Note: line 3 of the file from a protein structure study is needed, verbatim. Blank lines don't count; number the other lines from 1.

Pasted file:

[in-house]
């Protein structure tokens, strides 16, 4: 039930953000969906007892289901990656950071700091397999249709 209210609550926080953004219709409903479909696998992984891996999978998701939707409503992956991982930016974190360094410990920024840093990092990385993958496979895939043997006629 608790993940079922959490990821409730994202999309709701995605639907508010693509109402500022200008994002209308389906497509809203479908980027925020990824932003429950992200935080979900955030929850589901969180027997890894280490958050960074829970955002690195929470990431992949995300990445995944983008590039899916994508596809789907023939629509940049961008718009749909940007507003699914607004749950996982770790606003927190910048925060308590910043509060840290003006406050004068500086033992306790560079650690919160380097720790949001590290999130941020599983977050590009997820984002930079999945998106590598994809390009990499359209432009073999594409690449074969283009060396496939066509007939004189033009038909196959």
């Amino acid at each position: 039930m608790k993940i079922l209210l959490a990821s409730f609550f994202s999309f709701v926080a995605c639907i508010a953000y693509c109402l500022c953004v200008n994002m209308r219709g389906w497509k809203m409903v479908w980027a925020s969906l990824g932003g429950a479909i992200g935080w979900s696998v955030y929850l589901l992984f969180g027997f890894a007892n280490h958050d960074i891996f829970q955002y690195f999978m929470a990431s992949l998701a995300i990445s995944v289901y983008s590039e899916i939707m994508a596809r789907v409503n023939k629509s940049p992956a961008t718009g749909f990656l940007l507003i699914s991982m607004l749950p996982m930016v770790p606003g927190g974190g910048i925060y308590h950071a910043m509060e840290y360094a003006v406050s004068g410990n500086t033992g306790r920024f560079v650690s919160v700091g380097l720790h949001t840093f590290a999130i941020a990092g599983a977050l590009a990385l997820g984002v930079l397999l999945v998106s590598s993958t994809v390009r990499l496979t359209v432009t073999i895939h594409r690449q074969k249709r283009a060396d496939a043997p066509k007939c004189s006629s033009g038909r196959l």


């Amino acid at each position: 039930m608790k993940i079922l209210l959490a990821s409730f609550f994202s999309f709701v926080a995605c639907i508010a953000y693509c109402l500022c953004v200008n994002m209308r219709g389906w497509k809203m409903v479908w980027a925020s969906l990824g932003g429950a479909i992200g935080w979900s696998v955030y929850l589901l992984f969180g027997f890894a007892n280490h958050d960074i891996f829970q955002y690195f999978m929470a990431s992949l998701a995300i990445s995944v289901y983008s590039e899916i939707m994508a596809r789907v409503n023939k629509s940049p992956a961008t718009g749909f990656l940007l507003i699914s991982m607004l749950p996982m930016v770790p606003g927190g974190g910048i925060y308590h950071a910043m509060e840290y360094a003006v406050s004068g410990n500086t033992g306790r920024f560079v650690s919160v700091g380097l720790h949001t840093f590290a999130i941020a990092g599983a977050l590009a990385l997820g984002v930079l397999l999945v998106s590598s993958t994809v390009r990499l496979t359209v432009t073999i895939h594409r690449q074969k249709r283009a060396d496939a043997p066509k007939c004189s006629s033009g038909r196959l």